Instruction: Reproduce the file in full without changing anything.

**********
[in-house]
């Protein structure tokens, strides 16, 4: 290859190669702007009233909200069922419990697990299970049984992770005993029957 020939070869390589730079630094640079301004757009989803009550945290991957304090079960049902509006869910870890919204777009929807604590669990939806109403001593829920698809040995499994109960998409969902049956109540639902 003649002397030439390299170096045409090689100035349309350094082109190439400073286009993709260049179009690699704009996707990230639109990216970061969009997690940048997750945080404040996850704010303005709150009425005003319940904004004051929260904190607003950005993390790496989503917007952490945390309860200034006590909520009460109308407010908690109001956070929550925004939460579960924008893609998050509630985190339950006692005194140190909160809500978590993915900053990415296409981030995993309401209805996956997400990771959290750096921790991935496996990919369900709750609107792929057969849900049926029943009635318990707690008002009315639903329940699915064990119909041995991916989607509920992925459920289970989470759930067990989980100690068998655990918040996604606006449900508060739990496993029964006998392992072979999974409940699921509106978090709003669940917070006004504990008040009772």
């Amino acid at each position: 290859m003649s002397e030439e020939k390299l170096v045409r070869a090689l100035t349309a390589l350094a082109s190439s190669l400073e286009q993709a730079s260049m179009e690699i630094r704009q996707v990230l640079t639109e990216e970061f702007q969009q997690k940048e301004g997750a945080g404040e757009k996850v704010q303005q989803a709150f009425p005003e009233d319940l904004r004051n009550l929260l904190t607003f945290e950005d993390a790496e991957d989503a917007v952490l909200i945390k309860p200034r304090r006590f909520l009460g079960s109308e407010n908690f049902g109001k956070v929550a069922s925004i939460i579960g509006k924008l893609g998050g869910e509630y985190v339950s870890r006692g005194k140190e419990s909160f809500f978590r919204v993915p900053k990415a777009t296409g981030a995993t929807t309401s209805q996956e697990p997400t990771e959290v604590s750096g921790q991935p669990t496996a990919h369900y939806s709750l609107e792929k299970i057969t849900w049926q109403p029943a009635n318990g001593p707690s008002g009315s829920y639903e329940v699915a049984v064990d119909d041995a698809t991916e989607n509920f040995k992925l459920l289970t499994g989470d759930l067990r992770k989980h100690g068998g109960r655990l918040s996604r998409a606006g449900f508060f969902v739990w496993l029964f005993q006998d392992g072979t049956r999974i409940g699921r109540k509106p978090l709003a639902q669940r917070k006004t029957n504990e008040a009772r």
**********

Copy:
[in-house]
């Protein structure tokens, strides 16, 4: 290859190669702007009233909200069922419990697990299970049984992770005993029957 020939070869390589730079630094640079301004757009989803009550945290991957304090079960049902509006869910870890919204777009929807604590669990939806109403001593829920698809040995499994109960998409969902049956109540639902 003649002397030439390299170096045409090689100035349309350094082109190439400073286009993709260049179009690699704009996707990230639109990216970061969009997690940048997750945080404040996850704010303005709150009425005003319940904004004051929260904190607003950005993390790496989503917007952490945390309860200034006590909520009460109308407010908690109001956070929550925004939460579960924008893609998050509630985190339950006692005194140190909160809500978590993915900053990415296409981030995993309401209805996956997400990771959290750096921790991935496996990919369900709750609107792929057969849900049926029943009635318990707690008002009315639903329940699915064990119909041995991916989607509920992925459920289970989470759930067990989980100690068998655990918040996604606006449900508060739990496993029964006998392992072979999974409940699921509106978090709003669940917070006004504990008040009772």
């Amino acid at each position: 290859m003649s002397e030439e020939k390299l170096v045409r070869a090689l100035t349309a390589l350094a082109s190439s190669l400073e286009q993709a730079s260049m179009e690699i630094r704009q996707v990230l640079t639109e990216e970061f702007q969009q997690k940048e301004g997750a945080g404040e757009k996850v704010q303005q989803a709150f009425p005003e009233d319940l904004r004051n009550l929260l904190t607003f945290e950005d993390a790496e991957d989503a917007v952490l909200i945390k309860p200034r304090r006590f909520l009460g079960s109308e407010n908690f049902g109001k956070v929550a069922s925004i939460i579960g509006k924008l893609g998050g869910e509630y985190v339950s870890r006692g005194k140190e419990s909160f809500f978590r919204v993915p900053k990415a777009t296409g981030a995993t929807t309401s209805q996956e697990p997400t990771e959290v604590s750096g921790q991935p669990t496996a990919h369900y939806s709750l609107e792929k299970i057969t849900w049926q109403p029943a009635n318990g001593p707690s008002g009315s829920y639903e329940v699915a049984v064990d119909d041995a698809t991916e989607n509920f040995k992925l459920l289970t499994g989470d759930l067990r992770k989980h100690g068998g109960r655990l918040s996604r998409a606006g449900f508060f969902v739990w496993l029964f005993q006998d392992g072979t049956r999974i409940g699921r109540k509106p978090l709003a639902q669940r917070k006004t029957n504990e008040a009772r």